Ministry of Margaret Nelson
Uganda, Africa

November 27, 2009

Thief Protection

Teaching financial management was part of the theme of my last newsletter. Last week I had a personal experience with financial issues that Iíve never encountered before.

I got scammed.

Hackers had stolen the email address of a good friend of mine who works for the Rwandan government. ďSheĒ wrote me a distressed email from London, where sheíd gone to attend an agricultural conference, but had been robbed of money and passport. Could I send her x-amount to get her through til she could repay me when she got home? This is a friend I knew absolutely would repay me as she said, so I didnít even ask how soon she would be getting home. I just wired all the money I could spare to the hotel address in London.

It was that night before someone made a comment to me that made me suspicious, and I called my friend on her Rwanda business phone, hoping it would work in London ~ hoping she was in London! But she wasnít. She was in Rwanda Ö

And I knew I was in trouble.

Feelings are so intense against thieves in Uganda that many times they are caught, severely beaten (often after being stripped naked), and many times are lit on fire and burned to death. I wouldnít wish that on anyone, and by Godís grace, I didnít even get angry when I got scammed (I know, that surprised me too!), even though the theft left me in a bind. I figured, The money is gone, Iím not going to get it back, so why waste energy crying over spilt milk, as the saying goes?

But as Iím now living with the results of being scammed, Iím learning that internet and wire fraud are becoming very common ways of robbing people. The thieves are very difficult to catch. We learned that the money being wired to this London hotel was being instantly diverted to an unknown destination, probably overseas. And this gives me concerns regarding the fact that I do a lot of internet work, newsletters, website, emails, etc. And I am supported by donations from churches and individual contributors. And I do travel internationally.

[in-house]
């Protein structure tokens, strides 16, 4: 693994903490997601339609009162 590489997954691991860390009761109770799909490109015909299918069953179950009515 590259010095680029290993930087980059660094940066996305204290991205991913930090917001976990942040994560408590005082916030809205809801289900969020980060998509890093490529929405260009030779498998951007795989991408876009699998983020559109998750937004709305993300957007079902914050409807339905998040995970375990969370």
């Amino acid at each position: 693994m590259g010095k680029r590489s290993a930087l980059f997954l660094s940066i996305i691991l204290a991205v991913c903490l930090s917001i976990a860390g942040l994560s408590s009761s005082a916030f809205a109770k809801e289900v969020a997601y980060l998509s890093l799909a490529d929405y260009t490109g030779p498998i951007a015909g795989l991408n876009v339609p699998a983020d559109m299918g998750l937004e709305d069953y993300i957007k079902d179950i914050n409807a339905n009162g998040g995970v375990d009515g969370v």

So if you ever receive a distressed email from me, saying Iím stranded somewhere, or Iíve been robbed, or some other equally urgent situation, even if itís from my own email address, check with other friends of mine and see if theyíre getting the same email. These thieves sent the same distressed email to all of my friendís contacts. And if you are concerned enough to answer the email, ask a question or two that only I would know the answer to, such as the name of my youngest child, my pastorís name, or such. That will chase off any scammers, simply because they wonít have that information about me. These thieves depend upon their victims reacting out of emotion without taking time to think.

    Store up for yourselves treasures in heaven,
    where moth and rust do not destroy,
    and where thieves do not break in and steal.
    For where your treasure is, there your heart will be also.

    Matthew 6:20-21

Margaret Nelson